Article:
Dear Fuji-san…

Opinions Trends & Culture - February 17th, 1989
tokyoweekender_Mike_Marklew

…from Mike Marklew

Two-wheel terror

I’m in a foul mood. Saw a foreigner bowled over by a pushbike in front of a police box and heard the kindly officer explain to the cyclist. “Gaijin have no road sense.”

During my life, I’ve driven almost every type of conveyance. From a left foot operated two-wheel scooter which used to terrify the natives around the compound I once lived in, in India, to a 20-ton, geophysical exploration “Weight Truck” which had a similar effect on the populace of small towns, as far apart as Jeddah, Saudi Arabia and Yanchep in Western Australia.

Went through the motor bike craze in the UK at the age of 18 with a 1945 Harley David­son. (750 ccs, foot clutch and hand gear change.) I fitted it with a sidecar after it fell over once and it took me and two mates to stand it back up. Even then, had to fill the sidecar with house bricks to hold the ruddy thing down on swift corners.

I’ve been at the controls of bulldozers, a reindeer powered sled, a horse and even a steam roller. Assorted cars have also rolled through my life, varying in quality to match my income at the time. But, by far the most satisfying mode of personal transport to me has always been the humble bicycle — except in this country.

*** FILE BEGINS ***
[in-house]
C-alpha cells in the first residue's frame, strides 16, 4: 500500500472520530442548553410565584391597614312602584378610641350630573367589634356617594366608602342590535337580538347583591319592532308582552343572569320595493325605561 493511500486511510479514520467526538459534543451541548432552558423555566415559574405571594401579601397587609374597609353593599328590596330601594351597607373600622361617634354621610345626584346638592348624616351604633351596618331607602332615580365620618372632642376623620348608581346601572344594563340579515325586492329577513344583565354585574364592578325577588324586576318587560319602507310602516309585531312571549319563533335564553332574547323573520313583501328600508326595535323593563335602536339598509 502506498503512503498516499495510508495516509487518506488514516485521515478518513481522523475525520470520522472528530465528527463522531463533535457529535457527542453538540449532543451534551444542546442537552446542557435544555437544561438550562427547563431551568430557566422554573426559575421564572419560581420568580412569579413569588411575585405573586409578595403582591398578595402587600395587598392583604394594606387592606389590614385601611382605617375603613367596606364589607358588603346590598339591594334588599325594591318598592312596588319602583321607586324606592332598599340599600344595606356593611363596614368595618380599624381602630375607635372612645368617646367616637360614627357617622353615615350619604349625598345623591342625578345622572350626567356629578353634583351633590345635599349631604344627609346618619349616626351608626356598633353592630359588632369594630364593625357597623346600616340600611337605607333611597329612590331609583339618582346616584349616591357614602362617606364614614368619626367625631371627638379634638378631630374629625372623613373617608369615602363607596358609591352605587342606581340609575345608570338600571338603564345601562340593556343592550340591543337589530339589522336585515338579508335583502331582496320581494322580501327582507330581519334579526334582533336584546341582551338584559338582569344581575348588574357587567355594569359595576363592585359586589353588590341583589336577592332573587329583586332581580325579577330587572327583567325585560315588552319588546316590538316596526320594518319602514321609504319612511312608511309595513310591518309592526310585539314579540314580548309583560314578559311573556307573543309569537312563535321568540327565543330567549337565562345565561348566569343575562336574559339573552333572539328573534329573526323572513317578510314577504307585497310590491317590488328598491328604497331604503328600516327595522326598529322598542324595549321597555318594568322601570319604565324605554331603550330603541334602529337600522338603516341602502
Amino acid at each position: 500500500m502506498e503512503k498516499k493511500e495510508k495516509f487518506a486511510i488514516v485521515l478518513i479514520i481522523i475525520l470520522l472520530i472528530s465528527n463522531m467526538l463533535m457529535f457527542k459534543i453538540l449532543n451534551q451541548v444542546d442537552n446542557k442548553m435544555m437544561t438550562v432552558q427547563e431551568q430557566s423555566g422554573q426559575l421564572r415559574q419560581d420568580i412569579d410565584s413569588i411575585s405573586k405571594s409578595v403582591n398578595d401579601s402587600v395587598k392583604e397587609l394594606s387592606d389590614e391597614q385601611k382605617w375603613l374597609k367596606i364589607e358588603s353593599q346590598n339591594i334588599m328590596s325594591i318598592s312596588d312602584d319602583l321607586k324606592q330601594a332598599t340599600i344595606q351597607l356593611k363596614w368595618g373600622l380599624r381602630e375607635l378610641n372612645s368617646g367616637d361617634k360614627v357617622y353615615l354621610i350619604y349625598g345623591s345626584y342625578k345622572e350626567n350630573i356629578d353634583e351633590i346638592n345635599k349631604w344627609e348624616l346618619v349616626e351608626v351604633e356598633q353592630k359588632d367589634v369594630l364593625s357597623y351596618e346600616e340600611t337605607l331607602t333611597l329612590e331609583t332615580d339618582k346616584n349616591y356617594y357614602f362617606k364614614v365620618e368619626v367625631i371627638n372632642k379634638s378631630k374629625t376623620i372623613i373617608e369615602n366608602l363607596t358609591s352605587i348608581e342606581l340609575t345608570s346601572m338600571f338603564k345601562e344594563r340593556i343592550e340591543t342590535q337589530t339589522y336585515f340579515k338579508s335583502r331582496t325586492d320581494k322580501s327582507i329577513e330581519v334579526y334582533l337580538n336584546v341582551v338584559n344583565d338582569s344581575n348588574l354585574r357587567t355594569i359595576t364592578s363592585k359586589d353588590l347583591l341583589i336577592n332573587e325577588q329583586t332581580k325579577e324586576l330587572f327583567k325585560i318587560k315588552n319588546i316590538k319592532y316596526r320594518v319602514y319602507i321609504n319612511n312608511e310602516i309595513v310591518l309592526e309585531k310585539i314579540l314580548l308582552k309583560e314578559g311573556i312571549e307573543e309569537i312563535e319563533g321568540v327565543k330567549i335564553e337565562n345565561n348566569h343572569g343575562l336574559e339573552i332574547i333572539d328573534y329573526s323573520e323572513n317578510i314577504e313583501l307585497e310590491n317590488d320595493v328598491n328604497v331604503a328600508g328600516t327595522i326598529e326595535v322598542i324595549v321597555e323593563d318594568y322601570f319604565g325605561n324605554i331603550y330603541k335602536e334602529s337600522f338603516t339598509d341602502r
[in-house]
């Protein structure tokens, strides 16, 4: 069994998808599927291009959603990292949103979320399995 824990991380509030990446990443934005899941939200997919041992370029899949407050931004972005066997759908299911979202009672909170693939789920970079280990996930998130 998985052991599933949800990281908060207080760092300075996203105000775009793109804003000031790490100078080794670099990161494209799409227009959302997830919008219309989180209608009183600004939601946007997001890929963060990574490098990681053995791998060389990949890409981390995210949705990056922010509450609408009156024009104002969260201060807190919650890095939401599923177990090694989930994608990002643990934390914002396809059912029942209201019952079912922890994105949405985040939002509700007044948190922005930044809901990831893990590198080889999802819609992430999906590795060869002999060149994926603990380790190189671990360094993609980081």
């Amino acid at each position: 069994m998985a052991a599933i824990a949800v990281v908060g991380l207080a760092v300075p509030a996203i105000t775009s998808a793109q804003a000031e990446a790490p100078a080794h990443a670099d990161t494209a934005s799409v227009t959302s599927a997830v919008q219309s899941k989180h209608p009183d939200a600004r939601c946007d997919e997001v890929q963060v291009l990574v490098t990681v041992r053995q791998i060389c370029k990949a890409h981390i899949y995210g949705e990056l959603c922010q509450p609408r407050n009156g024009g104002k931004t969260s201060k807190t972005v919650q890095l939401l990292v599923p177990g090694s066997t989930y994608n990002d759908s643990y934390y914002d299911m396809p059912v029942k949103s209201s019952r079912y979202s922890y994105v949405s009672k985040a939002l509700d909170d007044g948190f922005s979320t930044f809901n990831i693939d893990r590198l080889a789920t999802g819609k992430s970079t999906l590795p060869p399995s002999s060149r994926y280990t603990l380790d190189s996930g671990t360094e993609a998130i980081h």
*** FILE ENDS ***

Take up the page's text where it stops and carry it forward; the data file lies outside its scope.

Japanese motorists ignore pedestrians and bikes so these travelers must use the sidewalk.

In this land of no space, the houses are built-right to the edge of the property. Where there are walkways, the buildings and crash rail are cheek by jowl and the gap is hardly enough to allow a native through, let alone folk my girth.

Strolling my neighborhood with Alice and Eddie in tow, I have to keep telling them to keep their arms by their sides to avoid fingers getting scythed off by the bikes whizzing by.

Boadicea’s chariot had nothing on the average Japanese on a velocipede.

Let’s banish them onto the roads.

If it ever happens, I think I’ll start to ride mine along the footpath — humans are softer to hit than cars.

That’s road sense — isn’t it !!!

Yoroshiku,

MIKE